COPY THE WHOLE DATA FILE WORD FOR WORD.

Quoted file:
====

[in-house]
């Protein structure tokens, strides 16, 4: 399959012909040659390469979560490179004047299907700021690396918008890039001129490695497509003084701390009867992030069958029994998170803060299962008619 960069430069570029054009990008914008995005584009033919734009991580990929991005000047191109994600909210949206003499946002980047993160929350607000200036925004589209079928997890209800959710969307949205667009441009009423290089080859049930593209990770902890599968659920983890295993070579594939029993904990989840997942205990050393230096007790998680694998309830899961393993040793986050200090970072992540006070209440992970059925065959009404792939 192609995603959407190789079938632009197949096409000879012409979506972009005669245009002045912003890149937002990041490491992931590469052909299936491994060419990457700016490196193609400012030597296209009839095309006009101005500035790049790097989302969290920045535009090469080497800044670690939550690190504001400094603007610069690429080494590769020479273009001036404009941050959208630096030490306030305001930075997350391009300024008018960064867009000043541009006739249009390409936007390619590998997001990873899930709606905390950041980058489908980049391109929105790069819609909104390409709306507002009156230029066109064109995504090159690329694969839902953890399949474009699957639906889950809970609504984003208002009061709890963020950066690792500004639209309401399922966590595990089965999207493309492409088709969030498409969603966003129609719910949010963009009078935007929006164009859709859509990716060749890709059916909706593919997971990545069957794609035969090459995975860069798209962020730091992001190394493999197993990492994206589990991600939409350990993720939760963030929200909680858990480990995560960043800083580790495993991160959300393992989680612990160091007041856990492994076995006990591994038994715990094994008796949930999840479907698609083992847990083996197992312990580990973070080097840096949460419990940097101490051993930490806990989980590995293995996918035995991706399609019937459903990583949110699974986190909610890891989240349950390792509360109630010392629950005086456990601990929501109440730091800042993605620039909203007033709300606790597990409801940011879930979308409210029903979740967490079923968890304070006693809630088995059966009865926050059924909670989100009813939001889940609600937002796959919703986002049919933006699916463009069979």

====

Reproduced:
[in-house]
């Protein structure tokens, strides 16, 4: 399959012909040659390469979560490179004047299907700021690396918008890039001129490695497509003084701390009867992030069958029994998170803060299962008619 960069430069570029054009990008914008995005584009033919734009991580990929991005000047191109994600909210949206003499946002980047993160929350607000200036925004589209079928997890209800959710969307949205667009441009009423290089080859049930593209990770902890599968659920983890295993070579594939029993904990989840997942205990050393230096007790998680694998309830899961393993040793986050200090970072992540006070209440992970059925065959009404792939 192609995603959407190789079938632009197949096409000879012409979506972009005669245009002045912003890149937002990041490491992931590469052909299936491994060419990457700016490196193609400012030597296209009839095309006009101005500035790049790097989302969290920045535009090469080497800044670690939550690190504001400094603007610069690429080494590769020479273009001036404009941050959208630096030490306030305001930075997350391009300024008018960064867009000043541009006739249009390409936007390619590998997001990873899930709606905390950041980058489908980049391109929105790069819609909104390409709306507002009156230029066109064109995504090159690329694969839902953890399949474009699957639906889950809970609504984003208002009061709890963020950066690792500004639209309401399922966590595990089965999207493309492409088709969030498409969603966003129609719910949010963009009078935007929006164009859709859509990716060749890709059916909706593919997971990545069957794609035969090459995975860069798209962020730091992001190394493999197993990492994206589990991600939409350990993720939760963030929200909680858990480990995560960043800083580790495993991160959300393992989680612990160091007041856990492994076995006990591994038994715990094994008796949930999840479907698609083992847990083996197992312990580990973070080097840096949460419990940097101490051993930490806990989980590995293995996918035995991706399609019937459903990583949110699974986190909610890891989240349950390792509360109630010392629950005086456990601990929501109440730091800042993605620039909203007033709300606790597990409801940011879930979308409210029903979740967490079923968890304070006693809630088995059966009865926050059924909670989100009813939001889940609600937002796959919703986002049919933006699916463009069979």